An Irish-Canadian servant girl from Sanger now became a member of their household. Her grandmother was an herb-doctor in great repute. She had frequently been denounced as a witch, although in good standing as a Catholic. This girl had picked up some herb-lore, and one day when all the family were visiting the cemetery she darted into various copses and produced plants which she named, together with the complaint that her grandmother used them for.
"Sassafras, that makes tea for skin disease; Ginseng, that's good to sell; Bloodroot for the blood in springtime; Goldthread, that cures sore mouths; Pipsissewa for chills and fever; White-man's Foot, that springs up wherever a White-man treads; Indian cup, that grows where an Indian dies; Dandelion roots for coffee; Catnip tea for a cold; Lavender tea for drinking at meals; Injun Tobacco to mix with boughten tobacco; Hemlock bark to dye pink; Goldthread to dye yellow, and Butternut rinds for greenish."
All of these were passing trifles to the others, but to Yan they were the very breath of life, and he treasured up all of these things in his memory. Biddy's information was not unmixed with error and superstition:
..."Lightning never strikes a barn where Swallows nest. Paw never rested easy after the new barn was built till the Swallows nested in it. He had it insured for a hundred dollars till the Swallows got round to look after it. ...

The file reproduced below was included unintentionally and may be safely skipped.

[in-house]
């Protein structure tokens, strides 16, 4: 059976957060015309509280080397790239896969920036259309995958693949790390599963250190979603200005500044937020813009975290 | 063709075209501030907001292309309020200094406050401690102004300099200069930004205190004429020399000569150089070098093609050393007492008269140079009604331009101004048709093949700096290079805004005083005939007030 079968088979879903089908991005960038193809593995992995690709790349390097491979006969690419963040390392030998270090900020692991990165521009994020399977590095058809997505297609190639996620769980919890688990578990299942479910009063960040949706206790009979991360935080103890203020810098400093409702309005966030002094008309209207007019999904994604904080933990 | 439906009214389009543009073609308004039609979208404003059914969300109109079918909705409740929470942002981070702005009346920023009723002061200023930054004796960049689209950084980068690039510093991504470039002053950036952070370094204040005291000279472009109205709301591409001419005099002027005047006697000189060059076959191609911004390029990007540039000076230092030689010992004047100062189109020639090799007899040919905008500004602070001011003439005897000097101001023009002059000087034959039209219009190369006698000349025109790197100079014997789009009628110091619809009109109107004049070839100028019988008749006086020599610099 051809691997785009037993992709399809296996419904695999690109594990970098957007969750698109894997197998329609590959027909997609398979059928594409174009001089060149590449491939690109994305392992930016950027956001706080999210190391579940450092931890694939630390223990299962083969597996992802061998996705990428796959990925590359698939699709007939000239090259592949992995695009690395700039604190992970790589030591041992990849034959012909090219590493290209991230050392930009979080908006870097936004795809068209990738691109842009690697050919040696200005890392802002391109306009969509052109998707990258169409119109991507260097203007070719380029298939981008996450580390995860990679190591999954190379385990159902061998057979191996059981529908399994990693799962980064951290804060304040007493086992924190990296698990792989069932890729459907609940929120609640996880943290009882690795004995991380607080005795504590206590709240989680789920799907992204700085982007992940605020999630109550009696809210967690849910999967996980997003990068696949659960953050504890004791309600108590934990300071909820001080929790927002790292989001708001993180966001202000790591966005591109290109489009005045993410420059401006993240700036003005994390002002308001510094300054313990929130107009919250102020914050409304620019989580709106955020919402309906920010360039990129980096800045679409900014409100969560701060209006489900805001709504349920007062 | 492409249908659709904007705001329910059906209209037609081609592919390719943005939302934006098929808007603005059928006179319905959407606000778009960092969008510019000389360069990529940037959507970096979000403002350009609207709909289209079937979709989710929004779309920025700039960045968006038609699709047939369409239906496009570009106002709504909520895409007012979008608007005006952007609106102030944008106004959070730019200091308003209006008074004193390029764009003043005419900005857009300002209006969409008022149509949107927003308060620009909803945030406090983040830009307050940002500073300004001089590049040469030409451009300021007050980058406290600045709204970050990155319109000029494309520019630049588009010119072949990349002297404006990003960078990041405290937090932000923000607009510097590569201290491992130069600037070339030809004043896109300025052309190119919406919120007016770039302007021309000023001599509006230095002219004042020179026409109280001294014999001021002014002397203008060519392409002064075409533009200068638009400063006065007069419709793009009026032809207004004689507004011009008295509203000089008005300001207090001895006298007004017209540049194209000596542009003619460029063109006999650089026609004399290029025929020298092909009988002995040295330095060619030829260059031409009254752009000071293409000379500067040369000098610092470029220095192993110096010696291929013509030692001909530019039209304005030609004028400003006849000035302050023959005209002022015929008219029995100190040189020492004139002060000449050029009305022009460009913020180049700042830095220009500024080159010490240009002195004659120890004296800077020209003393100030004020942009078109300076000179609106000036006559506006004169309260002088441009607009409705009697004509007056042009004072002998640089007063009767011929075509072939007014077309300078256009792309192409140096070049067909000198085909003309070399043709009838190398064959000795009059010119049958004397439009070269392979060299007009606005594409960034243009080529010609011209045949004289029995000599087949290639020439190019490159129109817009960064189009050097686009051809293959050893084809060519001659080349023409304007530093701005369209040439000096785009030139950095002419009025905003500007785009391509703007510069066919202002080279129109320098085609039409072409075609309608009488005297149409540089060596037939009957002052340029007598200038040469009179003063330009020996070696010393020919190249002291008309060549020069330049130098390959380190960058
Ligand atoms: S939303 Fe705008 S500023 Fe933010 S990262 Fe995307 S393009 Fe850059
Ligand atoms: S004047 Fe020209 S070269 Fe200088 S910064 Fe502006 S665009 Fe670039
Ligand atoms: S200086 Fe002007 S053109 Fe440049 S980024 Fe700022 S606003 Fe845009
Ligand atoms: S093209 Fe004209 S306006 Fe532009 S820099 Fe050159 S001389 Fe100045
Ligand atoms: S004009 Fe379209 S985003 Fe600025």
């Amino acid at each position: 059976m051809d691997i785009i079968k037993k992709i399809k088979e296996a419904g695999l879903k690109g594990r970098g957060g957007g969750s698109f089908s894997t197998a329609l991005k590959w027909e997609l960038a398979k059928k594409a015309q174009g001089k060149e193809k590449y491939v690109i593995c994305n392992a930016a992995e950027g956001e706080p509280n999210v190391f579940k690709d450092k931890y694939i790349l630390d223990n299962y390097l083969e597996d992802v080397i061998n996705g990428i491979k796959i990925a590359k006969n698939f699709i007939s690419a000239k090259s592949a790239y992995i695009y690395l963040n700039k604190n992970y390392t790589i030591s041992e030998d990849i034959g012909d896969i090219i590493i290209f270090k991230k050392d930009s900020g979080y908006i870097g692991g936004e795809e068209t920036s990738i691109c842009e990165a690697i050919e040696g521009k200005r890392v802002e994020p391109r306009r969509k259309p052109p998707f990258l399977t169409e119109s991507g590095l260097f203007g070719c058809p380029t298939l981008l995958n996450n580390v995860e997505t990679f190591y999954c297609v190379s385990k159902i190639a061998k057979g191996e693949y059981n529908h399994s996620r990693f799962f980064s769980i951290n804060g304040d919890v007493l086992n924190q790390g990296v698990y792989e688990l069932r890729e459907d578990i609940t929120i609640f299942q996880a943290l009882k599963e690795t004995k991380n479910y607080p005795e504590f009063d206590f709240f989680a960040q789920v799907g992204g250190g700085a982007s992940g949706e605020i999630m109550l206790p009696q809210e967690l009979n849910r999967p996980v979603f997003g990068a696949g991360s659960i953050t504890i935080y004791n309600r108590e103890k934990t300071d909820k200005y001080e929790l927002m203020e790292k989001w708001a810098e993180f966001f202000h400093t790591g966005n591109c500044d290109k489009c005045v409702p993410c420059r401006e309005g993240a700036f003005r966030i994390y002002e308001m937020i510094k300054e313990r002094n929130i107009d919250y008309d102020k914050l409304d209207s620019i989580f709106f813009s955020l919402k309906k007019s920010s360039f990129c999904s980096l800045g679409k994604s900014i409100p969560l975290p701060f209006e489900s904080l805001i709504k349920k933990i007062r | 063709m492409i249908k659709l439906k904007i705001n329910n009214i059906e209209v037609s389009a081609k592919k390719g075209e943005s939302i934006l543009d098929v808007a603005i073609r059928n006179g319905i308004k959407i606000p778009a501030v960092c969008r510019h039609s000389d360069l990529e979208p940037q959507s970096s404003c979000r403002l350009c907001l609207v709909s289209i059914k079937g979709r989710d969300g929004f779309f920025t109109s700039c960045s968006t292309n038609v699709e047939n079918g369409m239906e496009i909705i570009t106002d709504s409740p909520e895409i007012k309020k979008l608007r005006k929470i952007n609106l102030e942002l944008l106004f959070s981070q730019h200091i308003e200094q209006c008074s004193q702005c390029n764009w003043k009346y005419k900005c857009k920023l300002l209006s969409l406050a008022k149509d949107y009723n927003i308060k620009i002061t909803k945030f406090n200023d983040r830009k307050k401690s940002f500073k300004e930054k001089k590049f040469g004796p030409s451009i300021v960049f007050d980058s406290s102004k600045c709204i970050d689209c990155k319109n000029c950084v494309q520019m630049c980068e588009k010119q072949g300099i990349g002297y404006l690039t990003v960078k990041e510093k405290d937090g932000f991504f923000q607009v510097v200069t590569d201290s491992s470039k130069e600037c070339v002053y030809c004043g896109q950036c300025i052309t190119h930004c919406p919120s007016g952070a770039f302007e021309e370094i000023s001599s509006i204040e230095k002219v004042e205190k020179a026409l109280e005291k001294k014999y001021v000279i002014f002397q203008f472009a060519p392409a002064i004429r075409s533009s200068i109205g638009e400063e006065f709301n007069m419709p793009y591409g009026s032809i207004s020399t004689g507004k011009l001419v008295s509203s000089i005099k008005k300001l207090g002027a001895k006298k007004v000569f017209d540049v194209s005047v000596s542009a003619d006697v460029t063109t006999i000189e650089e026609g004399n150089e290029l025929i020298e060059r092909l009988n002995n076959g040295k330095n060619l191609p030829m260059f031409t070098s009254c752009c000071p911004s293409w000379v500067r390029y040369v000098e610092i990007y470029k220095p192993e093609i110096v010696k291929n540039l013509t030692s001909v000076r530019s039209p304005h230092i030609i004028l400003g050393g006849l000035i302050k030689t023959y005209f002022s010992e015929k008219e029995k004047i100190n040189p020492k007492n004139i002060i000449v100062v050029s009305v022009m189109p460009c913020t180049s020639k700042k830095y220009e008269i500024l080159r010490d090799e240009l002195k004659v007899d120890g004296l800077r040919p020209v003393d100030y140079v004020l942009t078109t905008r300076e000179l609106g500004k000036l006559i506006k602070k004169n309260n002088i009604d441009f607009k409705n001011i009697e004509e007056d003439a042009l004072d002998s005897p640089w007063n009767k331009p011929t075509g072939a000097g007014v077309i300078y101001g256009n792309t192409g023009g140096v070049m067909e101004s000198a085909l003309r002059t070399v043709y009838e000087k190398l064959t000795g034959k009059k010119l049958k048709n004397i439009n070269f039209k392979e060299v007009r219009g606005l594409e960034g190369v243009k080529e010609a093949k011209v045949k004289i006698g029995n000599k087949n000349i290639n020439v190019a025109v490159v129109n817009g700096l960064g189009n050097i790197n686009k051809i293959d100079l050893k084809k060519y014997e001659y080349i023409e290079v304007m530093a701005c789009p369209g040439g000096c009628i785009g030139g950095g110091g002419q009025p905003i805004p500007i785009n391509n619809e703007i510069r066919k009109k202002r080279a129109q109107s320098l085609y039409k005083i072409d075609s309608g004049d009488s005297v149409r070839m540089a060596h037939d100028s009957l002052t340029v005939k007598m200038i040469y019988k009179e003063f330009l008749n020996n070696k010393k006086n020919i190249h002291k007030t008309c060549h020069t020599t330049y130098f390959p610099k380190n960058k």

"Now, that's Dandelion. Its roots makes awful good coffee. Granny allers uses it. She says that it is healthier than store coffee, but Maw says she likes boughten things best, and the more they cost the better she likes them.
"Now, that's Ginseng. It has a terrible pretty flower in spring. There's tons and tons of it sent to China. Granny says the Chinese eats it, to make them cheerful, but they don't seem to eat enough.
"There's Slippery Elm. It's awfully good for loosening up a cold, if you drink the juice the bark's bin biled in. One spring Granny made a bucketful. She set it outside to cool, an' the pig he drunk it all up, an' he must a had a cold, for it loosened him up so he dropped his back teeth. I seen them myself lying out there in the yard. Yes, I did.
"That's Wintergreen. Lots of boys I know chew that to make the girls like them. Lots of them gits a beau that way, too. I done it myself many's a time.
"Now, that is what some folks calls Injun Turnip, an' the children calls it Jack-in-a-Pulpit, but Granny calls it 'Sorry-plant,' cos she says when any one eats it it makes them feel sorry for the last fool thing they done. I'll put some in your Paw's coffee next time he licks yer and mebbe that'll make him quit. It just makes me sick to see ye gettin' licked fur every little thing ye can't help.
... There were many lessons good and bad that Yan might have drawn from this; but the only one that he took in was that the Black-cherry bark is a wonderful remedy. The family doctor said that it really was so, and Yan treasured up this as a new and precious fragment of woodcraft. -- From Two Little Savages by Ernest Thompson Seton
I was reminded of this by Gagdad Bob's remark the other day, as well as the fact that this is about the time we would dig sassafras. There's still sap in the roots. I have it in abundance here. If I manage to get away this week, I might dig down and get a few. I'll have to call my older sister for the making of the tea, however. It's been too long, and I was too young the last time we made any at home.